BANGOR, Maine — In November 2018, construction began on the former Verizon call center on Union Street. In the fall, it will be a health care office for children's physical and mental health needs. There will also be speech and audiology resources. This will be the newest office in the Penobscot Community Health Care Family.
"This is gonna help, our community," said Lori Dwyer, president and CEO of Penobscot Community Health Care.
PCHC is a community health care facility and has resources to care for people whether they can afford care or not.
The organization also asks the community for feedback and what PCHC officials learned is the greater Bangor community wants mental health resources, specifically for children.
"We just don't have the services available, the opportunity for them to be seen and the man power," said Karen Gardner, a licensed clinical social worker. "I think it's a hard world to live in. I think it's hard to be a kid. It's not like it was when I was a kid."
Gardner says this comes a lot from social media and other outside pressure.
"The hardest part of being a kid is meeting their own individual exceptions of themselves that they feel have been set. Somebody set a parameter somewhere and I don't know who that someone is but for a lot of the kids they're very hard on themselves and they're their own worst enemy," she said.
Dwyer says the new building will hire six to 10 new employees, including mental health professionals.
Mental health isn't the only resource that will be benefited in this new building.
Pediatricians at PCHC work with foster families. Every foster child in the greater Bangor is evaluated both physically and mentally before being placed with their foster parents.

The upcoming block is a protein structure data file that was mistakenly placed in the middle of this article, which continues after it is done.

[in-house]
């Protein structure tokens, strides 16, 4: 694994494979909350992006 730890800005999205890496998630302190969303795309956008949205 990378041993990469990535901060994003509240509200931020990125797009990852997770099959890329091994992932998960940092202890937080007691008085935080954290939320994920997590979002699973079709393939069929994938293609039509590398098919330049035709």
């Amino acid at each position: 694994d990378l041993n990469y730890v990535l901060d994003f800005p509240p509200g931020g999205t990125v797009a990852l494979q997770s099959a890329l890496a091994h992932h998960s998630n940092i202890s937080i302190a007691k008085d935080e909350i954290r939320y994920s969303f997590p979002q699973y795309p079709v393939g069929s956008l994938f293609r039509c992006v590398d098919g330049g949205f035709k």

"We do see every child that comes into care even if we're not their primary care doctor," said Dr. Adrienne Carmack.
Carmack says there are more foster children than ever before: "All throughout the state we're seeing an increase in the number of kids coming into foster care and it's not just in Maine it's actually nationwide."
Not only do doctors like Carmack work with foster children, but they work with babies who are born addicted to drugs.
A program created about five years ago allows babies born at Northern Light Eastern Maine Medical Center who have been exposed to opioids or other drugs to wean off the drug slower in an outpatient clinic instead of all at once in the hospital.
Carmack says it has been positive for those children because they are able to go home with their parents or foster parents and begin bonding sooner.
While employees at PCHC are doing their best to give great care to the community now, they all agree more space and updated facilities will help them do an even better job and help more children.
The new facility is set to open in October.